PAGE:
Write Around PAM: Pierre Bonnard

Image description: Family Scene. Pierre Bonnard. 1892. Color lithograph on paper. Image: 21.7 x 26. 7cm; Sheet: 27.9 x 39.6 cm. This lithograph features a tightly cropped view of three members of the artist’s family: his father, his sister, and between the two, the infant grandson. Against a flat tan background, the older man on the left appears in partial profile with just one ear and part of one eyeglass lens visible. His curling white and beige hair, which grows at the side of his bald head, trails out of the frame. His thick white beard adds texture to the print, in contrast to the flat black and tan clothing that is barely visible in the lower left-hand corner. The baby is the main focus of the piece. His round, hairless head has upward slanting almond-shaped eyes, a pug nose, and a mouth opened in a small “O.” Both chubby hands are curled in fists and his white swaddling gown encircles his head from the level of the eyes and continues flowing downward and off to the right side. The baby’s mother grips him with her left hand. Only her outstretched arm and part of her head are shown along the right side of the piece with the rest of her body disappearing out of the frame. Her head, filling the upper right corner of the print, shows both eyes, her nose, and a lock of hair rendered in heavy black paint.
Pierre Bonnard, Family Scene, 1892. Color lithograph on paper. The Museum of Modern Art, New York. Acquired through the Lillie P. Bliss Bequest (by exchange), 570.1951. Digital image c The Museum of Modern Art / Licensed by SCALA / Art Resource. NY. 2021 Artist Rights Society (ARS), New York / ADAGP, Paris.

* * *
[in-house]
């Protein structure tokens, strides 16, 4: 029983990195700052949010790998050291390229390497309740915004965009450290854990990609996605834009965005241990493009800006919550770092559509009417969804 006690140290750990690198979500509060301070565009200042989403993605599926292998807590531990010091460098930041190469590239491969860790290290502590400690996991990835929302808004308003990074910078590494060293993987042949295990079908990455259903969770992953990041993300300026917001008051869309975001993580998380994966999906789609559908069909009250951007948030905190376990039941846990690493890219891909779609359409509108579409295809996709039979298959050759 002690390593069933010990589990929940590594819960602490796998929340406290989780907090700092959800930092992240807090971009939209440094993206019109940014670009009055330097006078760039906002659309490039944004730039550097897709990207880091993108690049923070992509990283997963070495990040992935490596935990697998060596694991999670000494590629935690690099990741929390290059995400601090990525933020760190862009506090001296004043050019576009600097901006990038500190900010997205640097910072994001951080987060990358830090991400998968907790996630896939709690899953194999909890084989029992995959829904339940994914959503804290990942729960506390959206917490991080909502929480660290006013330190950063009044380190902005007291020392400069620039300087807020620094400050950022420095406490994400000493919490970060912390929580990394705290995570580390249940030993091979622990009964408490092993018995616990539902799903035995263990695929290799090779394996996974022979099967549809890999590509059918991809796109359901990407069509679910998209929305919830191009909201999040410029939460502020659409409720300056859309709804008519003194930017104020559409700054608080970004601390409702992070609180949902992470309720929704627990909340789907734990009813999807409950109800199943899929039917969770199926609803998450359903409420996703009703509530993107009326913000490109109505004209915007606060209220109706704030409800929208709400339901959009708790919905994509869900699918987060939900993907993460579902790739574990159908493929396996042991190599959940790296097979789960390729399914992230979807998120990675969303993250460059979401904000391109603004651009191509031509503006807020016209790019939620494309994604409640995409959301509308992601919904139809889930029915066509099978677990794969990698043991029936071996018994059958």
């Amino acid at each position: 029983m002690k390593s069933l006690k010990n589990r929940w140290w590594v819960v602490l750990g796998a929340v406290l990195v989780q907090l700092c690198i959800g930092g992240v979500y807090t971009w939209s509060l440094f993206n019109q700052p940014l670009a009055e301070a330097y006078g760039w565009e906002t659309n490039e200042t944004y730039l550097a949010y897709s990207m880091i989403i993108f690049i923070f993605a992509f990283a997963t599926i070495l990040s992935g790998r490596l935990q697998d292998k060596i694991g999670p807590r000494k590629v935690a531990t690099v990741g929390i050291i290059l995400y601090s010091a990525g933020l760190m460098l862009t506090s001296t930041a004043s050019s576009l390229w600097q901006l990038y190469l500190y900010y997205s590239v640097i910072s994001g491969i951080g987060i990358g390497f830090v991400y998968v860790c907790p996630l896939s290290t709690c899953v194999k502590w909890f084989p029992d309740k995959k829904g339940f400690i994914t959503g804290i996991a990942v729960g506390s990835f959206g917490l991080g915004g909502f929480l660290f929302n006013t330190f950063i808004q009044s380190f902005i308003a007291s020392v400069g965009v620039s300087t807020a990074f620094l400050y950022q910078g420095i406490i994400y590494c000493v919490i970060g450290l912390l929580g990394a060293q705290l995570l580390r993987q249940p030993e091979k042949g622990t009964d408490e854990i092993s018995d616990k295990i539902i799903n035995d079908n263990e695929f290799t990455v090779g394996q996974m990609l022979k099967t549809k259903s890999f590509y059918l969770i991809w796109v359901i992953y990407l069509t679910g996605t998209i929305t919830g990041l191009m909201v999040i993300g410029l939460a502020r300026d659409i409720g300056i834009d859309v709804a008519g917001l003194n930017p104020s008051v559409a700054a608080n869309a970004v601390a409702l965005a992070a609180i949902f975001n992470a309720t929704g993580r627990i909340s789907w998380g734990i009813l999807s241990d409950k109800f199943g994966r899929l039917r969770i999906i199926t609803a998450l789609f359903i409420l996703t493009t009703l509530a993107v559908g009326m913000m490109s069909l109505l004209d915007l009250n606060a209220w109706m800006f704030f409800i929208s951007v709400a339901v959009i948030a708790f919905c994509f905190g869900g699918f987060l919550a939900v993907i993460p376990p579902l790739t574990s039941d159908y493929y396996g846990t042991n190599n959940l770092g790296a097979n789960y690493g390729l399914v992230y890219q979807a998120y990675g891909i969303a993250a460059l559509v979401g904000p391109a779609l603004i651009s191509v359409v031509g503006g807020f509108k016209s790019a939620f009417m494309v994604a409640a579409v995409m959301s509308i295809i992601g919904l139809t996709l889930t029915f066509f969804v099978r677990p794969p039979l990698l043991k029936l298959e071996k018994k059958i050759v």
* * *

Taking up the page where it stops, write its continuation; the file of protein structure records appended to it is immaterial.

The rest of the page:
As the current Private Lives exhibition makes clear, the Nabis artists loved depicting children. Not only were they part of the artists’ intimate family circles, but children also offered an example of how to view the world with a fresh perspective. Drawing inspiration from Pierre Bonnard’s Family Scene, we invite you to write from the perspective of your younger self, or the young people in your life, and consider the question, how do children experience the world?

We have two prompts to help you get started.  Choose one, both, or write whatever else comes. Set a timer for 15 minutes and just keep your pen or pencil moving.

My earliest memory… / When I was 3 (or 5 or 12, etc)…

Discover the many, delightful babies and children of the Nabis artists when you visit Private Lives: Home and Family in the Art of the Nabis, Paris, 1889–1900.

Writing in community is powerful. We are grateful to our longtime partner Write Around Portland for the writing prompts and inspiration. You can revisit past Sunday posts and look for continuing weekly posts through the year. Please share your work with us!  @writearoundpdx @portlandartmuseum #RespectWritingCommunity #WriteAroundPAM

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